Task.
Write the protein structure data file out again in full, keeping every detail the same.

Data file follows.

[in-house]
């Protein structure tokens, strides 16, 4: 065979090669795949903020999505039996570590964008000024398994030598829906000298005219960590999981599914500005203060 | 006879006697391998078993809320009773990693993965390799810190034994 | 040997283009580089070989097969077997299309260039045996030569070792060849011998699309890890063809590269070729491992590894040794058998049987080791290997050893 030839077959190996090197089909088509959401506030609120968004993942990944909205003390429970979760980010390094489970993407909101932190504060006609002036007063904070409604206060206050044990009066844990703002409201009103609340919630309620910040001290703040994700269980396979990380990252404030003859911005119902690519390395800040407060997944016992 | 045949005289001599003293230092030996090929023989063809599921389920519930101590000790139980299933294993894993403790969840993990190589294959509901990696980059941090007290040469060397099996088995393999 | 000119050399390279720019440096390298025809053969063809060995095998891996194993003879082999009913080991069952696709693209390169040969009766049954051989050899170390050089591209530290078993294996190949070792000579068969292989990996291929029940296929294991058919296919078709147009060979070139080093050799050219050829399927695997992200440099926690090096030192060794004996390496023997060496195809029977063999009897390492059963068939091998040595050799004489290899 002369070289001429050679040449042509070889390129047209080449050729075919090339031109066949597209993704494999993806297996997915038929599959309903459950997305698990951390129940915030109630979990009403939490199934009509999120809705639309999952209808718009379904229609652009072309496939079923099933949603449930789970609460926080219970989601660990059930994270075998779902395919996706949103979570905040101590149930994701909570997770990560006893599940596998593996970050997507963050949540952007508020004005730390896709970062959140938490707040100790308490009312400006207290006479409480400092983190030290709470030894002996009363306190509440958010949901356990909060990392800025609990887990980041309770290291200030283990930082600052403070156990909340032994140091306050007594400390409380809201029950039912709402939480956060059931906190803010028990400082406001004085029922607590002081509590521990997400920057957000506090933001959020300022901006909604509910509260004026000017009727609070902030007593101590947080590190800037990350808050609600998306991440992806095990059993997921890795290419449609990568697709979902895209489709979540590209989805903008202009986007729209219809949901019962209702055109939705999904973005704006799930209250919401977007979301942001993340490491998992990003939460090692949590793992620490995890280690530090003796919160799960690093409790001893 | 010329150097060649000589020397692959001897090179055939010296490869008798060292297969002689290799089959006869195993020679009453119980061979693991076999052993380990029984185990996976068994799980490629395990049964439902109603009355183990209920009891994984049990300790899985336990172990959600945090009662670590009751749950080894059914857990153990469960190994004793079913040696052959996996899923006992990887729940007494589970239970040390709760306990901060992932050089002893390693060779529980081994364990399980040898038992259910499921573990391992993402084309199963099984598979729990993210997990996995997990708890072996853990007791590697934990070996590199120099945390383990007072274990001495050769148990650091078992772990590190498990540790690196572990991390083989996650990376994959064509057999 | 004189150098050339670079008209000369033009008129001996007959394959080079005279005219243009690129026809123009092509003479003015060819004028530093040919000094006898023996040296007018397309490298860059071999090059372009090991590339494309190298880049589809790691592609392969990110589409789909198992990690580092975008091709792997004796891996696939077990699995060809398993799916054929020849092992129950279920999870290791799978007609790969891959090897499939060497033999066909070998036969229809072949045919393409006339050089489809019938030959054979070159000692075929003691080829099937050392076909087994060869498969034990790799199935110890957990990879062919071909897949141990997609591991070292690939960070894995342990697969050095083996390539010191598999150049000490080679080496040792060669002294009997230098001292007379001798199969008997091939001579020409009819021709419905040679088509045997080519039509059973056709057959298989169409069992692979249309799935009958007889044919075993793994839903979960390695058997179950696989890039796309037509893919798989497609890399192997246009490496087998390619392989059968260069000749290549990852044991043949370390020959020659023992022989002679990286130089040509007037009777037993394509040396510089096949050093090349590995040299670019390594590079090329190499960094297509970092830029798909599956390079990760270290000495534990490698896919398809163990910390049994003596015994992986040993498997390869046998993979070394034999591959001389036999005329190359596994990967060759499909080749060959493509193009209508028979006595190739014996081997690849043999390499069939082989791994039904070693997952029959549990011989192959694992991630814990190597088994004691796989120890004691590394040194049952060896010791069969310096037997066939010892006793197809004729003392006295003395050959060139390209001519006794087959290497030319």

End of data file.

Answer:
[in-house]
């Protein structure tokens, strides 16, 4: 065979090669795949903020999505039996570590964008000024398994030598829906000298005219960590999981599914500005203060 | 006879006697391998078993809320009773990693993965390799810190034994 | 040997283009580089070989097969077997299309260039045996030569070792060849011998699309890890063809590269070729491992590894040794058998049987080791290997050893 030839077959190996090197089909088509959401506030609120968004993942990944909205003390429970979760980010390094489970993407909101932190504060006609002036007063904070409604206060206050044990009066844990703002409201009103609340919630309620910040001290703040994700269980396979990380990252404030003859911005119902690519390395800040407060997944016992 | 045949005289001599003293230092030996090929023989063809599921389920519930101590000790139980299933294993894993403790969840993990190589294959509901990696980059941090007290040469060397099996088995393999 | 000119050399390279720019440096390298025809053969063809060995095998891996194993003879082999009913080991069952696709693209390169040969009766049954051989050899170390050089591209530290078993294996190949070792000579068969292989990996291929029940296929294991058919296919078709147009060979070139080093050799050219050829399927695997992200440099926690090096030192060794004996390496023997060496195809029977063999009897390492059963068939091998040595050799004489290899 002369070289001429050679040449042509070889390129047209080449050729075919090339031109066949597209993704494999993806297996997915038929599959309903459950997305698990951390129940915030109630979990009403939490199934009509999120809705639309999952209808718009379904229609652009072309496939079923099933949603449930789970609460926080219970989601660990059930994270075998779902395919996706949103979570905040101590149930994701909570997770990560006893599940596998593996970050997507963050949540952007508020004005730390896709970062959140938490707040100790308490009312400006207290006479409480400092983190030290709470030894002996009363306190509440958010949901356990909060990392800025609990887990980041309770290291200030283990930082600052403070156990909340032994140091306050007594400390409380809201029950039912709402939480956060059931906190803010028990400082406001004085029922607590002081509590521990997400920057957000506090933001959020300022901006909604509910509260004026000017009727609070902030007593101590947080590190800037990350808050609600998306991440992806095990059993997921890795290419449609990568697709979902895209489709979540590209989805903008202009986007729209219809949901019962209702055109939705999904973005704006799930209250919401977007979301942001993340490491998992990003939460090692949590793992620490995890280690530090003796919160799960690093409790001893 | 010329150097060649000589020397692959001897090179055939010296490869008798060292297969002689290799089959006869195993020679009453119980061979693991076999052993380990029984185990996976068994799980490629395990049964439902109603009355183990209920009891994984049990300790899985336990172990959600945090009662670590009751749950080894059914857990153990469960190994004793079913040696052959996996899923006992990887729940007494589970239970040390709760306990901060992932050089002893390693060779529980081994364990399980040898038992259910499921573990391992993402084309199963099984598979729990993210997990996995997990708890072996853990007791590697934990070996590199120099945390383990007072274990001495050769148990650091078992772990590190498990540790690196572990991390083989996650990376994959064509057999 | 004189150098050339670079008209000369033009008129001996007959394959080079005279005219243009690129026809123009092509003479003015060819004028530093040919000094006898023996040296007018397309490298860059071999090059372009090991590339494309190298880049589809790691592609392969990110589409789909198992990690580092975008091709792997004796891996696939077990699995060809398993799916054929020849092992129950279920999870290791799978007609790969891959090897499939060497033999066909070998036969229809072949045919393409006339050089489809019938030959054979070159000692075929003691080829099937050392076909087994060869498969034990790799199935110890957990990879062919071909897949141990997609591991070292690939960070894995342990697969050095083996390539010191598999150049000490080679080496040792060669002294009997230098001292007379001798199969008997091939001579020409009819021709419905040679088509045997080519039509059973056709057959298989169409069992692979249309799935009958007889044919075993793994839903979960390695058997179950696989890039796309037509893919798989497609890399192997246009490496087998390619392989059968260069000749290549990852044991043949370390020959020659023992022989002679990286130089040509007037009777037993394509040396510089096949050093090349590995040299670019390594590079090329190499960094297509970092830029798909599956390079990760270290000495534990490698896919398809163990910390049994003596015994992986040993498997390869046998993979070394034999591959001389036999005329190359596994990967060759499909080749060959493509193009209508028979006595190739014996081997690849043999390499069939082989791994039904070693997952029959549990011989192959694992991630814990190597088994004691796989120890004691590394040194049952060896010791069969310096037997066939010892006793197809004729003392006295003395050959060139390209001519006794087959290497030319």